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Showing 190 posts by K. Tyler O'Connell.

Chancery Finds Company Responsible for Advancing Costs of Defense to Its CEO in a Claim Brought by the Company

International Rail Partners LLC v. American Rail Partners, LLC, C.A. No. 2020-0177-PAF (Del. Ch. Nov. 24, 2020)

The Delaware Limited Liability Company Act (the “LLC Act”) allows a limited liability company (“LLC”) to provide for indemnification as to “any and all claims and demands whatsoever” against an LLC manager or officer, “[s]ubject to such standards and restrictions, if any, as are set forth in [the] limited liability company agreement.” 6 Del. C. § 18-108. The statute prescribes that the LLC agreement may indemnify any person to the fullest extent possible by contract. The only restrictions are those expressly set forth in the relevant LLC contract provisions. An LLC agreement is construed in accordance with Delaware law regarding contract interpretation. More ›

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Chancery Dismisses Action For Plaintiffs’ Failure to Join Indispensable Parties

Germaninvestments AG and Richard Herrling, individually and on behalf of AHMR GmbH v. Allomet Corporation and Yanchep LLC, C.A. No. 2018-0666-JRS (Del. Ch. Nov. 20, 2020)

Under Court of Chancery Rule 12(b)(7), a defendant may move for dismissal because of a failure to join an indispensable party as described in Rule 19. Rule 19 provides that such parties include persons who, “(1) in the person’s absence complete relief cannot be accorded among those already parties, or (2) the person claims an interest relating to the subject of the action and is so situated that the disposition of the action in the person’s absence may (i) as a practical matter, impair or impede the person’s ability to protect that interest or (ii) leave any of the persons already parties subject to a substantial risk of incurring double, multiple, or otherwise inconsistent obligations by reason of the claimed interest.” If such a person exists in the controversy, the Court may join the person if feasible. If joinder is not feasible, Rule 19(b) requires the Court to “determine whether in equity and good conscience the action should proceed among the parties before it, or should be dismissed, the absent person being thus regarded as indispensable.” Rule 19(b) offers a nonexclusive list of factors to consider when determining whether the action can proceed without the absent party’s involvement. Under Rule 12(h)(2), motions to dismiss for failure to join indispensable parties may be raised up to and including trial, and are not automatically waived as a result of not raising the argument in the first instance. More ›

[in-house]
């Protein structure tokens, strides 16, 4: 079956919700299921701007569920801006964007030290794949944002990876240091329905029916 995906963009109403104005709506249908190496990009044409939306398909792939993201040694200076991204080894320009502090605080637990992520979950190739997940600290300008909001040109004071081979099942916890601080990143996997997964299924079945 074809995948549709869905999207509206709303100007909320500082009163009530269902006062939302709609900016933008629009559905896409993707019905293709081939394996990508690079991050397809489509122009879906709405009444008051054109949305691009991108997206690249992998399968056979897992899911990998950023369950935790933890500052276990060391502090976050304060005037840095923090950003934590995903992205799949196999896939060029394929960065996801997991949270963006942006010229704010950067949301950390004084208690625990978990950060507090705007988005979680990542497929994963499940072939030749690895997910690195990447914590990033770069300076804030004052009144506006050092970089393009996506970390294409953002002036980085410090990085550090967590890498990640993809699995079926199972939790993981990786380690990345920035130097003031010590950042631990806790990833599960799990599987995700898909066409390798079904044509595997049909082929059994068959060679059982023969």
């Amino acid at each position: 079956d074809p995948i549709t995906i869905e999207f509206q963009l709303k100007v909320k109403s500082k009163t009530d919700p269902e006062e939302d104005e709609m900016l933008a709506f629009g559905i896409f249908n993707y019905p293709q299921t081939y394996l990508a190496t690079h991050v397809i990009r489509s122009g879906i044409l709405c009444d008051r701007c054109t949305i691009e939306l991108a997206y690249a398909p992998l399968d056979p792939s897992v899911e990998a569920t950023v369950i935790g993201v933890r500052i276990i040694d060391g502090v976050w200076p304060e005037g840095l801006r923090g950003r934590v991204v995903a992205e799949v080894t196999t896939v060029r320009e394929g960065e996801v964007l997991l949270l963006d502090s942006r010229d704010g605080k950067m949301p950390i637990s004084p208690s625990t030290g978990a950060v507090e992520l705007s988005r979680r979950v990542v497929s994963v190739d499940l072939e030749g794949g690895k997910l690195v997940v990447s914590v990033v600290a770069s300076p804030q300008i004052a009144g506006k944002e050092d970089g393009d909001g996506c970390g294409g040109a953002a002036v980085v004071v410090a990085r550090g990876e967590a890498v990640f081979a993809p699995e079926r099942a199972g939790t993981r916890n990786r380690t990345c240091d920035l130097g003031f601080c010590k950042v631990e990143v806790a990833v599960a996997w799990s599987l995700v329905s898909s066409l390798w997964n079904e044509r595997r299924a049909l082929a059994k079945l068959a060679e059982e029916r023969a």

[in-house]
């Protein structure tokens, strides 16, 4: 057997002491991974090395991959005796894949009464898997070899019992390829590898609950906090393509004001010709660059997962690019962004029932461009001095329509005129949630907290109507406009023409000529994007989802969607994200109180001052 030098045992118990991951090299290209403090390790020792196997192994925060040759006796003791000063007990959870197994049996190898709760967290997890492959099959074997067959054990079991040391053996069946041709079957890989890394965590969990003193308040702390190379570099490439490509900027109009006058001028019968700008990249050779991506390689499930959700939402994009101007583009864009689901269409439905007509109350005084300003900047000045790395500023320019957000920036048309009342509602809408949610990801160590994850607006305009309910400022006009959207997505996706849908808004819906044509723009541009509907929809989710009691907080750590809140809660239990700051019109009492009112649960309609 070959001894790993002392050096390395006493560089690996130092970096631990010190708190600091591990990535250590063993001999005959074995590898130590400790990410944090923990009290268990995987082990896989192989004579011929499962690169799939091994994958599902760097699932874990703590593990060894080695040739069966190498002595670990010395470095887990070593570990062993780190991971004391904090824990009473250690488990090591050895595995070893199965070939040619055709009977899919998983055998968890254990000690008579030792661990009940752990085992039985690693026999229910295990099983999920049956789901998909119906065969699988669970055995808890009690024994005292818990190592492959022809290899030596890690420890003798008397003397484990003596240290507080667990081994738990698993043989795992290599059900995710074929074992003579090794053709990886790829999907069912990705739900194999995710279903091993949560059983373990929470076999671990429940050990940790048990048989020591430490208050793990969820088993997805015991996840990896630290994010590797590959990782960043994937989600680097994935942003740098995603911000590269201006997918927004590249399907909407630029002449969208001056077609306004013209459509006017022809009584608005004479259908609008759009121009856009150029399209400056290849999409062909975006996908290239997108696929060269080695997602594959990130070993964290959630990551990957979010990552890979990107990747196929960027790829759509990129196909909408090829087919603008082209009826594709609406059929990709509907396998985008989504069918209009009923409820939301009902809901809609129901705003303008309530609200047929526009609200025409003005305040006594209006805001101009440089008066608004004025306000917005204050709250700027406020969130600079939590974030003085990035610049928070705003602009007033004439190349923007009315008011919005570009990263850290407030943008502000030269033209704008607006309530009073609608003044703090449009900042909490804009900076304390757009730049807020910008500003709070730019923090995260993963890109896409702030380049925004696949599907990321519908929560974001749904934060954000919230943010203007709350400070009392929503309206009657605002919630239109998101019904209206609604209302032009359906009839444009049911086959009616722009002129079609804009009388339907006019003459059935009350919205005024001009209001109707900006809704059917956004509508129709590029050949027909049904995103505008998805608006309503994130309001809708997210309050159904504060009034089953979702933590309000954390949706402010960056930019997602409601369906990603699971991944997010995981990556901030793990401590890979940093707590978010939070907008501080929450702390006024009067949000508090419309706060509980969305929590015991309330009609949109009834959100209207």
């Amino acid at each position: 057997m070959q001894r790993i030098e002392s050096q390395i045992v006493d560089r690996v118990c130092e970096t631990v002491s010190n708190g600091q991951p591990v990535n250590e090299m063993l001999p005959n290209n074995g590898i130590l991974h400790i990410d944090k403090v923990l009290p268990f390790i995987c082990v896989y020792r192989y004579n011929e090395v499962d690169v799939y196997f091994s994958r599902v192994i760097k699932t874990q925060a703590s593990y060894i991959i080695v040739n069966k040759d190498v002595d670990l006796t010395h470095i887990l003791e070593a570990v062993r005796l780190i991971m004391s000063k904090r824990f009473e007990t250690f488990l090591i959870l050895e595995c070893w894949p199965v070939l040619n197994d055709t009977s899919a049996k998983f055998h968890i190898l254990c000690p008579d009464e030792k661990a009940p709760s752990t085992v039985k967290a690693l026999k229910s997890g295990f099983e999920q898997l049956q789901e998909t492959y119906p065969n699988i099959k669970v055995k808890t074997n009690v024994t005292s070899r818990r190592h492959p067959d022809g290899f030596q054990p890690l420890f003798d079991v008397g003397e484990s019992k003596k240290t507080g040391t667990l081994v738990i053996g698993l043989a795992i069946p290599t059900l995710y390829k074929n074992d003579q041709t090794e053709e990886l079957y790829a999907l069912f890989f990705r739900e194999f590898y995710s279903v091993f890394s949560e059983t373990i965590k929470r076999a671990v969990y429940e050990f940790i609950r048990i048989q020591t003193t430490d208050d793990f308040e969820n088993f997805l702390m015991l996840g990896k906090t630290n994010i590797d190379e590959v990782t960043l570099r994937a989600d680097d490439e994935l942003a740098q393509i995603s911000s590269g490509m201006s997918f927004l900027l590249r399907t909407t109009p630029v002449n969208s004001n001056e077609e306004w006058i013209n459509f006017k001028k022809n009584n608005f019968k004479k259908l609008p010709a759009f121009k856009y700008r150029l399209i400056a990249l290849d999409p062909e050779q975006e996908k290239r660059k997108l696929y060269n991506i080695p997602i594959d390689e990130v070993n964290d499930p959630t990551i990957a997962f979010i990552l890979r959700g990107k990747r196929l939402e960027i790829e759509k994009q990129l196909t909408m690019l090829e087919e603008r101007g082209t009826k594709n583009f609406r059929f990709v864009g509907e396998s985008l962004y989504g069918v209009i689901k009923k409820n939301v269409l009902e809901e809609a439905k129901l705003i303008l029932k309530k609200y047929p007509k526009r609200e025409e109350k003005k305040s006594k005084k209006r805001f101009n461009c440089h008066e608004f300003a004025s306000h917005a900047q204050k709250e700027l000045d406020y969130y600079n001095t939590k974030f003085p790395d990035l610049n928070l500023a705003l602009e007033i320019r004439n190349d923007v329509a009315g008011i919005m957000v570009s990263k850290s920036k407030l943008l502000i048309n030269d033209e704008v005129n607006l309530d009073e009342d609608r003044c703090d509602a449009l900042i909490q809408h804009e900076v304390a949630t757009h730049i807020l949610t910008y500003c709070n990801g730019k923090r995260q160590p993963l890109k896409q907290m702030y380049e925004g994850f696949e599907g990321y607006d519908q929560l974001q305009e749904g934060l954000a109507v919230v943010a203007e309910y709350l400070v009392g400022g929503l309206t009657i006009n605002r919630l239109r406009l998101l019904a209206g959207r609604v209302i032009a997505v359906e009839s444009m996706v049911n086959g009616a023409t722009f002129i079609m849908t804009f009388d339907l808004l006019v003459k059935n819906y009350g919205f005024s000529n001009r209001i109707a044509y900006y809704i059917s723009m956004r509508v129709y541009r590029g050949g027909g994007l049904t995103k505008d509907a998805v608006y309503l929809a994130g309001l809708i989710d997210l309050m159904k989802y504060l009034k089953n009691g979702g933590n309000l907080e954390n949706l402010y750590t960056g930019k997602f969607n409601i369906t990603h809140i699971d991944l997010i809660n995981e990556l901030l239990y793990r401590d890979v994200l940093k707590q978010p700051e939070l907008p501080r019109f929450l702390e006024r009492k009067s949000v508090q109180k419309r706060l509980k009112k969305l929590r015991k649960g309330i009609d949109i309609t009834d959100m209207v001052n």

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Court of Chancery Denies Rule 5.1 Request to Maintain Confidential Treatment for Allegedly Defamatory Statements

Manhattan Telecommunications Corp. v. Granite Telecommunications, LLC, C.A. No. 2020-0468 JRS (Del. Ch. Nov. 19, 2020)
The Court of Chancery denied a motion for continued confidential treatment of allegedly defamatory statements detailed in the plaintiff’s complaint for, inter alia, defamation, tortious interference, and trade libel. In response to a challenge raised by an interested party, a law professor and blogger, to the confidential treatment, the plaintiff filed a motion to continue confidential treatment of the complaint and its exhibits. The interested party opposed the plaintiff’s motion and argued that he intended to use the redacted information to discuss on his blog and potentially for a law review article. More ›

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Chancery Grants Leave to Move for Fees for Overly Aggressive Books and Records Defenses

Pettry v. Gilead Sciences, Inc., C.A. No. 2020-0132-KSJM (Del. Ch. Nov. 24, 2020)

This case illustrates that the Court of Chancery will not accept overly aggressive defenses to books and records actions and may grant fees to discourage such tactics. Section 220 of the Delaware General Corporation Law permits a stockholder plaintiff who has a “credible basis” to suspect wrongdoing by officers and directors to demand inspection of books and records relating to that misconduct. In this case, plaintiff-stockholders of Gilead Sciences, Inc. (“Gilead”) sought to inspect Gilead’s books and records to investigate misconduct. Gilead was subject to numerous lawsuits and government investigations arising out of alleged anticompetitive conduct, mass torts, breach of patents, and false claims relating to the development and marketing of its HIV drugs. The plaintiffs sought books and records about Gilead’s (1) anticompetitive agreements, (2) policies and procedures, (3) senior management materials, (4) communications with the government, and (5) director questionnaires. Gilead refused to produce any documents, even though the plaintiffs had a credible basis to suspect wrongdoing and the records they sought related directly to the misconduct. The Court of Chancery found that “Gilead exemplified the trend of overly aggressive litigation strategies by blocking legitimate discovery, misrepresenting the record, and taking positions for no apparent purpose other than obstructing the exercise of Plaintiffs’ statutory rights.” The Court, therefore, granted plaintiffs leave to move for fee shifting.  More ›

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Delaware Supreme Court Finds that Court of Chancery Had Jurisdiction To Enjoin a Collateral Attack on a Prior Arbitration Award Under the Federal Arbitration Act